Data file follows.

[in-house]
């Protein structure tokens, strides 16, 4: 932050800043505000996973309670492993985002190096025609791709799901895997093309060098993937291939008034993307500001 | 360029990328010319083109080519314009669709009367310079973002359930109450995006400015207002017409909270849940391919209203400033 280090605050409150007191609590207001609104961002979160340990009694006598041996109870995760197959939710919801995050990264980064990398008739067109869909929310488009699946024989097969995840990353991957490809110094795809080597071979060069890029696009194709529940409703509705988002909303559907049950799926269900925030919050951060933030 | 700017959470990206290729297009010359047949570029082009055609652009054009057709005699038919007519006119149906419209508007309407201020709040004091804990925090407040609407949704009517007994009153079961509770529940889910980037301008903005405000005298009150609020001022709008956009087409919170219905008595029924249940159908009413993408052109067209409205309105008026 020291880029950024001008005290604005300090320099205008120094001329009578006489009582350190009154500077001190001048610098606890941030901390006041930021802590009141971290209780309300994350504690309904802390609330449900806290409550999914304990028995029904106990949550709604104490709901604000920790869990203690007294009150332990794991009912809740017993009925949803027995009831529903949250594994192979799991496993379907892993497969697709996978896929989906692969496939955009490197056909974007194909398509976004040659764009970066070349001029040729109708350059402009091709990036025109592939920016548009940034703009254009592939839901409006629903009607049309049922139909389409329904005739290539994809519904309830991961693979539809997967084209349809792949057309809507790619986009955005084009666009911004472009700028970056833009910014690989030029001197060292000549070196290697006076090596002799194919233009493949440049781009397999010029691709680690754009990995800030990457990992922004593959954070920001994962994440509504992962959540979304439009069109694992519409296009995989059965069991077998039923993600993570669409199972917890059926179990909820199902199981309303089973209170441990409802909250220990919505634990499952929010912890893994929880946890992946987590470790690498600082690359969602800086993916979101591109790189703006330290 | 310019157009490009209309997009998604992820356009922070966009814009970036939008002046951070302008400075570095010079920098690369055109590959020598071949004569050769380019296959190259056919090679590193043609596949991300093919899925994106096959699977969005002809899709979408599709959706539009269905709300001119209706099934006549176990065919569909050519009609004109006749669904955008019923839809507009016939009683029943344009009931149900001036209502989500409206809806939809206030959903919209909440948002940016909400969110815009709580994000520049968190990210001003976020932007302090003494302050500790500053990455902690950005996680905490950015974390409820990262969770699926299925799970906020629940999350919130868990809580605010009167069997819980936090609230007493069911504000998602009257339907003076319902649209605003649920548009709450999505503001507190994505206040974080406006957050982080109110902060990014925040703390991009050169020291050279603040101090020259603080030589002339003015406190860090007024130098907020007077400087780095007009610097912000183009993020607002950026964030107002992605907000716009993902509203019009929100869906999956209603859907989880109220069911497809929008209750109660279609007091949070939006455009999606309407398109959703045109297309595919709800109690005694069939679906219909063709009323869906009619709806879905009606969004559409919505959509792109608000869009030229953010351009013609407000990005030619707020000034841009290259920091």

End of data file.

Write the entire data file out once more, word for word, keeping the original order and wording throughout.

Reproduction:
[in-house]
């Protein structure tokens, strides 16, 4: 932050800043505000996973309670492993985002190096025609791709799901895997093309060098993937291939008034993307500001 | 360029990328010319083109080519314009669709009367310079973002359930109450995006400015207002017409909270849940391919209203400033 280090605050409150007191609590207001609104961002979160340990009694006598041996109870995760197959939710919801995050990264980064990398008739067109869909929310488009699946024989097969995840990353991957490809110094795809080597071979060069890029696009194709529940409703509705988002909303559907049950799926269900925030919050951060933030 | 700017959470990206290729297009010359047949570029082009055609652009054009057709005699038919007519006119149906419209508007309407201020709040004091804990925090407040609407949704009517007994009153079961509770529940889910980037301008903005405000005298009150609020001022709008956009087409919170219905008595029924249940159908009413993408052109067209409205309105008026 020291880029950024001008005290604005300090320099205008120094001329009578006489009582350190009154500077001190001048610098606890941030901390006041930021802590009141971290209780309300994350504690309904802390609330449900806290409550999914304990028995029904106990949550709604104490709901604000920790869990203690007294009150332990794991009912809740017993009925949803027995009831529903949250594994192979799991496993379907892993497969697709996978896929989906692969496939955009490197056909974007194909398509976004040659764009970066070349001029040729109708350059402009091709990036025109592939920016548009940034703009254009592939839901409006629903009607049309049922139909389409329904005739290539994809519904309830991961693979539809997967084209349809792949057309809507790619986009955005084009666009911004472009700028970056833009910014690989030029001197060292000549070196290697006076090596002799194919233009493949440049781009397999010029691709680690754009990995800030990457990992922004593959954070920001994962994440509504992962959540979304439009069109694992519409296009995989059965069991077998039923993600993570669409199972917890059926179990909820199902199981309303089973209170441990409802909250220990919505634990499952929010912890893994929880946890992946987590470790690498600082690359969602800086993916979101591109790189703006330290 | 310019157009490009209309997009998604992820356009922070966009814009970036939008002046951070302008400075570095010079920098690369055109590959020598071949004569050769380019296959190259056919090679590193043609596949991300093919899925994106096959699977969005002809899709979408599709959706539009269905709300001119209706099934006549176990065919569909050519009609004109006749669904955008019923839809507009016939009683029943344009009931149900001036209502989500409206809806939809206030959903919209909440948002940016909400969110815009709580994000520049968190990210001003976020932007302090003494302050500790500053990455902690950005996680905490950015974390409820990262969770699926299925799970906020629940999350919130868990809580605010009167069997819980936090609230007493069911504000998602009257339907003076319902649209605003649920548009709450999505503001507190994505206040974080406006957050982080109110902060990014925040703390991009050169020291050279603040101090020259603080030589002339003015406190860090007024130098907020007077400087780095007009610097912000183009993020607002950026964030107002992605907000716009993902509203019009929100869906999956209603859907989880109220069911497809929008209750109660279609007091949070939006455009999606309407398109959703045109297309595919709800109690005694069939679906219909063709009323869906009619709806879905009606969004559409919505959509792109608000869009030229953010351009013609407000990005030619707020000034841009290259920091």